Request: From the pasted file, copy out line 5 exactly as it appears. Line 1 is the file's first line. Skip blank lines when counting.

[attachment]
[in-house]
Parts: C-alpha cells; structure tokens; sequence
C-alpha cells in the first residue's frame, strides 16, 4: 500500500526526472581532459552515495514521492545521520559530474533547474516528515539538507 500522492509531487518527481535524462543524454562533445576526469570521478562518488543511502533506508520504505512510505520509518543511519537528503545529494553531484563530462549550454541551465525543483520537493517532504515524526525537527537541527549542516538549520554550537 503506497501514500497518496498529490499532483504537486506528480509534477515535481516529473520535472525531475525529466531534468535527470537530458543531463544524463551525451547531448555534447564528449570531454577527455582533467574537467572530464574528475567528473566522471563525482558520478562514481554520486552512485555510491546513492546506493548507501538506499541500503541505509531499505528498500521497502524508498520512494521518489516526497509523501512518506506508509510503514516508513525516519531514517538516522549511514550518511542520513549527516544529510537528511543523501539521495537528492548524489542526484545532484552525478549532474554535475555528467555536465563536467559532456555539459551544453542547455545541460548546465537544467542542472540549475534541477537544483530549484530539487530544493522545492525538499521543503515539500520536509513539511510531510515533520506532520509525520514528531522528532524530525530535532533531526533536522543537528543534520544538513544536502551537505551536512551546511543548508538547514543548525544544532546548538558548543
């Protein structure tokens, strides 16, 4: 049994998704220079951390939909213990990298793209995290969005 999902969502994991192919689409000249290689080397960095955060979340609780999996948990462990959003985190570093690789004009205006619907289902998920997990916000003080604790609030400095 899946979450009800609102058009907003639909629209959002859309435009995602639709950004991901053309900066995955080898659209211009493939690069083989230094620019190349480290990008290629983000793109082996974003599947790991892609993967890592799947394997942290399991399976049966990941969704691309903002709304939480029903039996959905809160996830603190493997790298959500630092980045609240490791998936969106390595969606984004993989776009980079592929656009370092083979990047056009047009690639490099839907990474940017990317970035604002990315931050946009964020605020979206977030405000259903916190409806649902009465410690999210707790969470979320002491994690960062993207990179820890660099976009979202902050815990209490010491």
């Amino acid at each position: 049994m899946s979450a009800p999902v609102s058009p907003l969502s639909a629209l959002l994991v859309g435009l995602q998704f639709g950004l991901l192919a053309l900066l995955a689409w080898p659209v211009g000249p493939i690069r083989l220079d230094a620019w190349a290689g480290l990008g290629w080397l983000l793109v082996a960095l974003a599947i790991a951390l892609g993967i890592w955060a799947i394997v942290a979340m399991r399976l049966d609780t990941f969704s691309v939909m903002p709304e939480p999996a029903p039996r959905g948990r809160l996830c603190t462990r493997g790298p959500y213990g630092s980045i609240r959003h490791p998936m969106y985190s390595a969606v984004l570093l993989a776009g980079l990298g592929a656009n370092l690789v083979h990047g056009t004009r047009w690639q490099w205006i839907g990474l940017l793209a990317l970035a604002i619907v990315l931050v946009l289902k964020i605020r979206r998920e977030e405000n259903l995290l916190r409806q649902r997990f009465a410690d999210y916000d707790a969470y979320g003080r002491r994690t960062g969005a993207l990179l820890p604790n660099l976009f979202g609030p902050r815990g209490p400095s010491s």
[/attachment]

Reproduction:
């Amino acid at each position: 049994m899946s979450a009800p999902v609102s058009p907003l969502s639909a629209l959002l994991v859309g435009l995602q998704f639709g950004l991901l192919a053309l900066l995955a689409w080898p659209v211009g000249p493939i690069r083989l220079d230094a620019w190349a290689g480290l990008g290629w080397l983000l793109v082996a960095l974003a599947i790991a951390l892609g993967i890592w955060a799947i394997v942290a979340m399991r399976l049966d609780t990941f969704s691309v939909m903002p709304e939480p999996a029903p039996r959905g948990r809160l996830c603190t462990r493997g790298p959500y213990g630092s980045i609240r959003h490791p998936m969106y985190s390595a969606v984004l570093l993989a776009g980079l990298g592929a656009n370092l690789v083979h990047g056009t004009r047009w690639q490099w205006i839907g990474l940017l793209a990317l970035a604002i619907v990315l931050v946009l289902k964020i605020r979206r998920e977030e405000n259903l995290l916190r409806q649902r997990f009465a410690d999210y916000d707790a969470y979320g003080r002491r994690t960062g969005a993207l990179l820890p604790n660099l976009f979202g609030p902050r815990g209490p400095s010491s």